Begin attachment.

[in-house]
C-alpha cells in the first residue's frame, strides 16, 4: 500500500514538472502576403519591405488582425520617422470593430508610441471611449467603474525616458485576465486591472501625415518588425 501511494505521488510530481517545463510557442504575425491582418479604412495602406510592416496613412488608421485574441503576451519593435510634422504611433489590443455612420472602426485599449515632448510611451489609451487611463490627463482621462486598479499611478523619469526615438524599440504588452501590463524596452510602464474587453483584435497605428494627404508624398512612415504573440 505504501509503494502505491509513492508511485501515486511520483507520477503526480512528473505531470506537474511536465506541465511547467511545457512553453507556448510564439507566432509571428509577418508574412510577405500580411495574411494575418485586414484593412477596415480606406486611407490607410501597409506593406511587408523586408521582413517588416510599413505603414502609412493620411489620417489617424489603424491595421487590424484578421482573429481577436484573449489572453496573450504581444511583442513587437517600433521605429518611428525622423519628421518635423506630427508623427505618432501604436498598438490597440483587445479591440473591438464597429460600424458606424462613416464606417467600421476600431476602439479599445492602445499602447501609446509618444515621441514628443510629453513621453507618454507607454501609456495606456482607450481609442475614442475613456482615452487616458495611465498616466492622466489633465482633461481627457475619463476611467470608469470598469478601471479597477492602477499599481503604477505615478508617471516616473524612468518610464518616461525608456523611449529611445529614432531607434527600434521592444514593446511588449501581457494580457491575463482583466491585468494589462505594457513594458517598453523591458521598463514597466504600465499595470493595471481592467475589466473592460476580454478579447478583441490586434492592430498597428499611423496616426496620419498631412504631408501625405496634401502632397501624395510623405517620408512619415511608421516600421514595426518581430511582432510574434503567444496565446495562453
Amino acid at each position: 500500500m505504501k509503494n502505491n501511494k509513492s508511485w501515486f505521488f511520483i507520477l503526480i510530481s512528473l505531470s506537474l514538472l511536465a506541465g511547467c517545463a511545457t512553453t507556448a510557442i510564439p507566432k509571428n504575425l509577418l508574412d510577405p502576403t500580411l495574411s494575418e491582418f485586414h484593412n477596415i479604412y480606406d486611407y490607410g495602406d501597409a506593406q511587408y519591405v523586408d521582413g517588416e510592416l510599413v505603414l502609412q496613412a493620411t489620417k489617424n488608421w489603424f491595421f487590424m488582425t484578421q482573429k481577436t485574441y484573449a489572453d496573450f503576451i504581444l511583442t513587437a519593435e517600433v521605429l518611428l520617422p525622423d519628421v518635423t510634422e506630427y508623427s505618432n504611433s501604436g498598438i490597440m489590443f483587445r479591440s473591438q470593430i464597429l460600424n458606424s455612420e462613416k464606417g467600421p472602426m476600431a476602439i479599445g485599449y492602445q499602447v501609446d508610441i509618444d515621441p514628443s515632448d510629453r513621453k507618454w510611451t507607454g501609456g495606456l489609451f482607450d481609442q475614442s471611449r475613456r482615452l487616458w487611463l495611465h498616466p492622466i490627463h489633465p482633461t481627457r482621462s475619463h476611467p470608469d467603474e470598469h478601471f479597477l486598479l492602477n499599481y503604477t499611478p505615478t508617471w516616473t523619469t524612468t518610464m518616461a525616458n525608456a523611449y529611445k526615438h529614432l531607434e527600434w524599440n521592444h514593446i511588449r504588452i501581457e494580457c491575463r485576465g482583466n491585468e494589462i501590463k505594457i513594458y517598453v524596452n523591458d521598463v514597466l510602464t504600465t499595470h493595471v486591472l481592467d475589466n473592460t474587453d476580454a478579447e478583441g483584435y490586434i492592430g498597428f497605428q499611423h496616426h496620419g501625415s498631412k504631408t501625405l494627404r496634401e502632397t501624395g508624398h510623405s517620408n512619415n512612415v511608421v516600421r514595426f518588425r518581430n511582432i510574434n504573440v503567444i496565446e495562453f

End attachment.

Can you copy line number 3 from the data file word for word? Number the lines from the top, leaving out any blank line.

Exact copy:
Amino acid at each position: 500500500m505504501k509503494n502505491n501511494k509513492s508511485w501515486f505521488f511520483i507520477l503526480i510530481s512528473l505531470s506537474l514538472l511536465a506541465g511547467c517545463a511545457t512553453t507556448a510557442i510564439p507566432k509571428n504575425l509577418l508574412d510577405p502576403t500580411l495574411s494575418e491582418f485586414h484593412n477596415i479604412y480606406d486611407y490607410g495602406d501597409a506593406q511587408y519591405v523586408d521582413g517588416e510592416l510599413v505603414l502609412q496613412a493620411t489620417k489617424n488608421w489603424f491595421f487590424m488582425t484578421q482573429k481577436t485574441y484573449a489572453d496573450f503576451i504581444l511583442t513587437a519593435e517600433v521605429l518611428l520617422p525622423d519628421v518635423t510634422e506630427y508623427s505618432n504611433s501604436g498598438i490597440m489590443f483587445r479591440s473591438q470593430i464597429l460600424n458606424s455612420e462613416k464606417g467600421p472602426m476600431a476602439i479599445g485599449y492602445q499602447v501609446d508610441i509618444d515621441p514628443s515632448d510629453r513621453k507618454w510611451t507607454g501609456g495606456l489609451f482607450d481609442q475614442s471611449r475613456r482615452l487616458w487611463l495611465h498616466p492622466i490627463h489633465p482633461t481627457r482621462s475619463h476611467p470608469d467603474e470598469h478601471f479597477l486598479l492602477n499599481y503604477t499611478p505615478t508617471w516616473t523619469t524612468t518610464m518616461a525616458n525608456a523611449y529611445k526615438h529614432l531607434e527600434w524599440n521592444h514593446i511588449r504588452i501581457e494580457c491575463r485576465g482583466n491585468e494589462i501590463k505594457i513594458y517598453v524596452n523591458d521598463v514597466l510602464t504600465t499595470h493595471v486591472l481592467d475589466n473592460t474587453d476580454a478579447e478583441g483584435y490586434i492592430g498597428f497605428q499611423h496616426h496620419g501625415s498631412k504631408t501625405l494627404r496634401e502632397t501624395g508624398h510623405s517620408n512619415n512612415v511608421v516600421r514595426f518588425r518581430n511582432i510574434n504573440v503567444i496565446e495562453f